Kesha — whose powerful and embattled lawsuit against producer Dr. Luke has dominated headlines in recent years, preventing her from releasing new music but finding her many allies along the way — never directly brought up her former producer and the case in her “Refinery 29 And Kesha Discuss Reclaiming The Internet” SXSW talk on Tuesday (March 14), but the subtext throughout was clear: The artist has dealt with abuse both on and offline and is stronger now than ever before.
Amy Emmerich, chief content officer of Refinery 29, walked a clearly fine line during an emotional interview ostensibly about online bullying, but really more a rally cry about being strong in the face of adversity (and scuba diving, and nudity, and cats — more on that in a bit). The talk coincided with the launch of Refinery’s new Reclaim Your Domain campaign, which aims to make the internet a safer space — and Kesha’s remarks reflected her desire to do the same. “I think that the world should be a safe place, I think that America should be a safe place, and I think that the internet should be a safe place,” she said at the beginning of the chat, before recounting the difference in the danger she faced as a teenager — and how that reflects on current online culture.
“I feel nervous for [young people],” she said. “I got bullied at school, but I got to go home and write songs.”
She said that much of the problem online lies with individuals putting too much power in negative trolls, who often are a small percentage of the people that are actually interacting online. The danger, she says, is, “You’re making people you don’t know your higher power.”
She continued, “I was making trolls, I was making bullies, I was making people I had never met before — who were projecting their insecurities on me, on the internet — I was making them the truth, the higher power.”
The talk turned to darker parts of Kesha’s backstory, including her battle with an eating disorder and her work trying to gain visibility for that affliction as well. “If you feel a certain way about yourself, your body — it can kill you,” she said, fighting tears. “I almost died. I came closer than I ever knew. By the time I entered rehab, they were surprised I hadn’t had a stroke — because I hadn’t consumed enough. I’m not ashamed anymore. It’s emotional because it’s a deep-rooted disease. It can really affect your self-worth.”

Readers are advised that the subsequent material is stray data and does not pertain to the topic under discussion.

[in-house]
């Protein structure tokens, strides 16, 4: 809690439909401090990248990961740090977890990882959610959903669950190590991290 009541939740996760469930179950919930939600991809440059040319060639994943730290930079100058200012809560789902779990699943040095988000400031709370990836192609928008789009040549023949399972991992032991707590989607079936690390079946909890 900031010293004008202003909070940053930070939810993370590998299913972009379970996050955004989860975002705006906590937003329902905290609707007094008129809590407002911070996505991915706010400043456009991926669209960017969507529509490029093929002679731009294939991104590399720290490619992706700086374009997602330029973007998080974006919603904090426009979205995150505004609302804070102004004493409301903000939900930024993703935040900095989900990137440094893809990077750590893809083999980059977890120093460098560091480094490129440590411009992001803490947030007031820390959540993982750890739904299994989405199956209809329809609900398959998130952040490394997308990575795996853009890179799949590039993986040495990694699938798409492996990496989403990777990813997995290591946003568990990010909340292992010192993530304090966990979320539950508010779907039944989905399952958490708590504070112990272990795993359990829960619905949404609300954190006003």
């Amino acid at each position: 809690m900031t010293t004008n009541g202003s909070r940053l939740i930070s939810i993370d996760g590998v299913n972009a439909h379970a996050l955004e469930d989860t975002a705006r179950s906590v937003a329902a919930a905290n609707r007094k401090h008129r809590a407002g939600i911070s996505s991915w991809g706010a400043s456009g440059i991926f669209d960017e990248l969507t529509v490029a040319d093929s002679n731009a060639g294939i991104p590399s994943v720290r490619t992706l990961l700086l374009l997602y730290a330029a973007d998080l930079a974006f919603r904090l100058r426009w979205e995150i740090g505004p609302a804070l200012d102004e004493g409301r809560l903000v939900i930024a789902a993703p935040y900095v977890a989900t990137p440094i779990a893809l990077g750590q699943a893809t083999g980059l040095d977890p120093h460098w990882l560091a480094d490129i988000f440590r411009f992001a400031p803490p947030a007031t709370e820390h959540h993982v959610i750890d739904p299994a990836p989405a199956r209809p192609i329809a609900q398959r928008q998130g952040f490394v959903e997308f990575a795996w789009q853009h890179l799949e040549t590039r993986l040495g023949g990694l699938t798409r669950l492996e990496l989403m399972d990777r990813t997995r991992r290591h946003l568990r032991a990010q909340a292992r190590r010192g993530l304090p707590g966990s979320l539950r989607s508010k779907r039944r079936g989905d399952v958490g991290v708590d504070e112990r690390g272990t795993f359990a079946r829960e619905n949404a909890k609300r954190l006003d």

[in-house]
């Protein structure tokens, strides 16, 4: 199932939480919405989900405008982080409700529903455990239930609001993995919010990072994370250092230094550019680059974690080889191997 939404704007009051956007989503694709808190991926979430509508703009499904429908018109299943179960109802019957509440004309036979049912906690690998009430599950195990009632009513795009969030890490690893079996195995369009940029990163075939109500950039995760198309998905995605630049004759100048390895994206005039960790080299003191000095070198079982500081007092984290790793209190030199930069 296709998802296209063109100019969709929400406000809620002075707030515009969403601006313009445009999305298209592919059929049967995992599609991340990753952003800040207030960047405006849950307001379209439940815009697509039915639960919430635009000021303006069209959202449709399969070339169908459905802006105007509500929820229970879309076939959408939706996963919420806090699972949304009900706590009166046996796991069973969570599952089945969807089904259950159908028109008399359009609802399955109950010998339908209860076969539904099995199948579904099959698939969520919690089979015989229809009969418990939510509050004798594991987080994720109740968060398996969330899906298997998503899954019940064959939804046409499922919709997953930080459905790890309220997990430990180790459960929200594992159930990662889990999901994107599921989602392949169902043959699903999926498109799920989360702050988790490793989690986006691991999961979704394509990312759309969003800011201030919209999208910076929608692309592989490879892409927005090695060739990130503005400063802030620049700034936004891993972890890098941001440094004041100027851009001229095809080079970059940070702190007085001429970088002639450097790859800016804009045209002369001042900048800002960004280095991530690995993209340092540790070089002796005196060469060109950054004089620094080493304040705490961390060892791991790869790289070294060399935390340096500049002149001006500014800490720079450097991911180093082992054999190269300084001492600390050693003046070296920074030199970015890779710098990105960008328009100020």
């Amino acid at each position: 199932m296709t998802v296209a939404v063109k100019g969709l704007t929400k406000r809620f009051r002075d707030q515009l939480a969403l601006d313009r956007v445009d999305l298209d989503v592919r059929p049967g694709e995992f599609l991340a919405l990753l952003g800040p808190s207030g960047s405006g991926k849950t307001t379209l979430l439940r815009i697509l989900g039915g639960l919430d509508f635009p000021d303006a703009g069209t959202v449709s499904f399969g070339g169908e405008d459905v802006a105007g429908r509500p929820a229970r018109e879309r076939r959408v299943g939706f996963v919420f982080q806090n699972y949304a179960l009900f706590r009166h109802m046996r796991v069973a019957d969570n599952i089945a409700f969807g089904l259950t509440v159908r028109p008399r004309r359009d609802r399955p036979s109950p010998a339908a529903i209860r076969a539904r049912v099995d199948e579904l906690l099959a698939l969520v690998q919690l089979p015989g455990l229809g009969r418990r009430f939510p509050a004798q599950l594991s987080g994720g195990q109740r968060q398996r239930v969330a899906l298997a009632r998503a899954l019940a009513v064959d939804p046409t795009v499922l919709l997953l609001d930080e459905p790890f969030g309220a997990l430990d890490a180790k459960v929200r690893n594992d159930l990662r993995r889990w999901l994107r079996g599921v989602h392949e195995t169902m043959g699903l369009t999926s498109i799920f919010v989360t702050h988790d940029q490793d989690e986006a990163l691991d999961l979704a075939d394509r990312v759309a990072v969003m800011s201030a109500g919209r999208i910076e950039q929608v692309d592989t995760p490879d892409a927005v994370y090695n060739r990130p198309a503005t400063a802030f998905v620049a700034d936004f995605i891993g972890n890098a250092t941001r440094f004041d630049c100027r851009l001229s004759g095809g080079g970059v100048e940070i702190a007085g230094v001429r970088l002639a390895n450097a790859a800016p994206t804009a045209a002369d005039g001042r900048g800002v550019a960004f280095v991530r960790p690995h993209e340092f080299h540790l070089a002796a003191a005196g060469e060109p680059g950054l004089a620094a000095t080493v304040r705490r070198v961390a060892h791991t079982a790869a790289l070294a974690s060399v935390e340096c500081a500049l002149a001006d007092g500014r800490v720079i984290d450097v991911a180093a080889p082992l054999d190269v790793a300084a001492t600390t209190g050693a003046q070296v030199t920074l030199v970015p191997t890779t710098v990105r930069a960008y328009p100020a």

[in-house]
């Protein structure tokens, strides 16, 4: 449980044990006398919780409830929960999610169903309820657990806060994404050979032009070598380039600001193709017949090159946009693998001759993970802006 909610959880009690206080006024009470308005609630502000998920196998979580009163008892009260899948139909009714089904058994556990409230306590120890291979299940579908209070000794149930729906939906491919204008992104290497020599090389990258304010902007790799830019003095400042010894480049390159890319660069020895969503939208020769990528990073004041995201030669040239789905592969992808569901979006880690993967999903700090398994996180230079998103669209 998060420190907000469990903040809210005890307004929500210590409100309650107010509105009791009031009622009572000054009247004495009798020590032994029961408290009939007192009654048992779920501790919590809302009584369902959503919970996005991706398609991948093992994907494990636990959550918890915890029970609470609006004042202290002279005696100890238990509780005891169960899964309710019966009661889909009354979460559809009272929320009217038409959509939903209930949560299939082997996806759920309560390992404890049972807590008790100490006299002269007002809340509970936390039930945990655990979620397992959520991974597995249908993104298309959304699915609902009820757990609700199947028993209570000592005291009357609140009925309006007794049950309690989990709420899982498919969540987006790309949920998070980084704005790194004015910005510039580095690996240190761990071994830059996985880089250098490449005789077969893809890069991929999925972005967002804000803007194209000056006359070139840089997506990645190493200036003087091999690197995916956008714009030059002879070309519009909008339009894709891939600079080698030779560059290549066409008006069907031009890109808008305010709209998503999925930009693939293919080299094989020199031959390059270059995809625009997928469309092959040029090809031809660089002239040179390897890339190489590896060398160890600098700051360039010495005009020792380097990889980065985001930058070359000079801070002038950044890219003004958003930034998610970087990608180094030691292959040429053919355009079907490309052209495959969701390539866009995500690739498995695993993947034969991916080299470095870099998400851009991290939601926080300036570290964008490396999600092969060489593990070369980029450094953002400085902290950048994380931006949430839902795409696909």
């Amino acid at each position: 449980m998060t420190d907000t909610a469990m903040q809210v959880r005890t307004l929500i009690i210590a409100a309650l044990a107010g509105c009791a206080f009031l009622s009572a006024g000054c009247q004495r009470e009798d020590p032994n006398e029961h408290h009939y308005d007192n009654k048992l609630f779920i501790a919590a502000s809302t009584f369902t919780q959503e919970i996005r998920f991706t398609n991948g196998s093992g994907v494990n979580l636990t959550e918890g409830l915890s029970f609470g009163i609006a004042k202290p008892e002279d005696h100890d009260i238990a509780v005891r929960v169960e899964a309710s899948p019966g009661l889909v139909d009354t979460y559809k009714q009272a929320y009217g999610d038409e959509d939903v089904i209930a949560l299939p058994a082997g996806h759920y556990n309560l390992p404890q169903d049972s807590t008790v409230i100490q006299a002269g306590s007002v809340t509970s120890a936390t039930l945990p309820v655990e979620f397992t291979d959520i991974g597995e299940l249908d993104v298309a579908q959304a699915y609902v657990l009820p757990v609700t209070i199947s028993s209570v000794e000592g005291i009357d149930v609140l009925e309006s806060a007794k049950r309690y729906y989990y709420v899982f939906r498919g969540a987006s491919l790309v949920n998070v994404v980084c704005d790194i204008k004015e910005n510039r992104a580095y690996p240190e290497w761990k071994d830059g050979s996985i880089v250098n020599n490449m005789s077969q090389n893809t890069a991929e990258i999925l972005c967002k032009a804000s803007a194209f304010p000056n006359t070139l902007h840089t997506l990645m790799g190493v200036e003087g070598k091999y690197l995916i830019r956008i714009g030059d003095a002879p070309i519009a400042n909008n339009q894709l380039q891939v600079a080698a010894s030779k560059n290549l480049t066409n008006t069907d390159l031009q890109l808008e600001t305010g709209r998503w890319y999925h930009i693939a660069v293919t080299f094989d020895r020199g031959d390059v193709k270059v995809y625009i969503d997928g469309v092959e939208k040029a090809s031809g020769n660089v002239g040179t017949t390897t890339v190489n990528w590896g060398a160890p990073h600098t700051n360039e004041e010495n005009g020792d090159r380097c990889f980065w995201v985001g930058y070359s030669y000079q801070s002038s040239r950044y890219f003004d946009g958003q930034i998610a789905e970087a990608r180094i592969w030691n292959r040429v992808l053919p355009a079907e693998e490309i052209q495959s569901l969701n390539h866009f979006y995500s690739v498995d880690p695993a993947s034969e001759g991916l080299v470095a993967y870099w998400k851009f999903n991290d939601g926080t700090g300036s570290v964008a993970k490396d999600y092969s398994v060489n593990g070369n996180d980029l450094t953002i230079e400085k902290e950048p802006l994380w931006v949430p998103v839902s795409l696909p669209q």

But the discussion wasn’t all intense: Kesha shared a story of recently turning 30 while on safari in Africa. “I saw two lions having sex, and I was like, ‘I think my 30s are gonna be dope!'” Kesha also shared her ultimate goal in life (“To live on an island full of cats one day. I’m just trying to stack it up until I can do that forever.”), her desire to one day be a nudist (“If you live like a nudist for two days, you get over it. It’s a boob.”), and her love of scuba diving, which she returned to multiple times.
She also talked about a new record in the works, with over 80 songs already recorded, some with a potentially rawer tilt, though Kesha made sure her love of pop music would shine through. The lawsuit has famously gotten in the way of new music from the singer/songwriter, so fans will be glad to hear that there’s a lot in the chamber. “The new music is just me speaking honestly about the shit I’ve been through in life,” she said. “For the first time ever, without anyone dictating anything — it’s just me speaking directly from my gut.”
To end the chat, Emmerich asked Kesha how she keeps moving forward through adversity, and the singer offered this take, from someone who’s clearly been through the wringer: “I have people that doubt me and try to get in my way, and people that are horrible to me. I have this mental place I put them all. It’s my ‘fuck you’ list. … I have a bunch of people that doubt me, and I have the strength inside of me — you have a lot of people to prove wrong.
“[That’s when I say to myself] ‘Get your ass up and write a song.’ I’m not gonna let hate win. I’m gonna win, and I’m gonna do it, and I’m going to spread love for the rest of my life. My goal is to be remembered for being a positive human being that did positive things to other people.”
This article originally appeared on Billboard.